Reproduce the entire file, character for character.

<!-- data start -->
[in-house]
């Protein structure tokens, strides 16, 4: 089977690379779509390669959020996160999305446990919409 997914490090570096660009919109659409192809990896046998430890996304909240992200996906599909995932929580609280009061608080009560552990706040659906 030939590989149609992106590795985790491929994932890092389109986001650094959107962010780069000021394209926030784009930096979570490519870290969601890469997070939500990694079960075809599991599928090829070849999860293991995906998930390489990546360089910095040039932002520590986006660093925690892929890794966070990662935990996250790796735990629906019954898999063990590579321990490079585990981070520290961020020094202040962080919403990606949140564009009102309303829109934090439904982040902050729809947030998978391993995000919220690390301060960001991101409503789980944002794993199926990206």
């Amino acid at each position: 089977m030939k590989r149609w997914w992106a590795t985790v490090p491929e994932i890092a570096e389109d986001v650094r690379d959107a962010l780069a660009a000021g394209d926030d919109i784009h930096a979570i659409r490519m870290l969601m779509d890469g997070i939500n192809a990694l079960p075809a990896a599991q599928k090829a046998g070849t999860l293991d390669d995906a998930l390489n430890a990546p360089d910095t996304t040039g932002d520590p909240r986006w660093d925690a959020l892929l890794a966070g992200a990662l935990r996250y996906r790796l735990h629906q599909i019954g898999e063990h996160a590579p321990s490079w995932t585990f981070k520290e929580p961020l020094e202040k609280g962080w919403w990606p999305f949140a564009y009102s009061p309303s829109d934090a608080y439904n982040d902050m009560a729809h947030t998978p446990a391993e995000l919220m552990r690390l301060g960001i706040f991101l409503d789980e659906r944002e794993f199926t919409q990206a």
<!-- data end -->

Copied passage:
[in-house]
């Protein structure tokens, strides 16, 4: 089977690379779509390669959020996160999305446990919409 997914490090570096660009919109659409192809990896046998430890996304909240992200996906599909995932929580609280009061608080009560552990706040659906 030939590989149609992106590795985790491929994932890092389109986001650094959107962010780069000021394209926030784009930096979570490519870290969601890469997070939500990694079960075809599991599928090829070849999860293991995906998930390489990546360089910095040039932002520590986006660093925690892929890794966070990662935990996250790796735990629906019954898999063990590579321990490079585990981070520290961020020094202040962080919403990606949140564009009102309303829109934090439904982040902050729809947030998978391993995000919220690390301060960001991101409503789980944002794993199926990206």
């Amino acid at each position: 089977m030939k590989r149609w997914w992106a590795t985790v490090p491929e994932i890092a570096e389109d986001v650094r690379d959107a962010l780069a660009a000021g394209d926030d919109i784009h930096a979570i659409r490519m870290l969601m779509d890469g997070i939500n192809a990694l079960p075809a990896a599991q599928k090829a046998g070849t999860l293991d390669d995906a998930l390489n430890a990546p360089d910095t996304t040039g932002d520590p909240r986006w660093d925690a959020l892929l890794a966070g992200a990662l935990r996250y996906r790796l735990h629906q599909i019954g898999e063990h996160a590579p321990s490079w995932t585990f981070k520290e929580p961020l020094e202040k609280g962080w919403w990606p999305f949140a564009y009102s009061p309303s829109d934090a608080y439904n982040d902050m009560a729809h947030t998978p446990a391993e995000l919220m552990r690390l301060g960001i706040f991101l409503d789980e659906r944002e794993f199926t919409q990206a």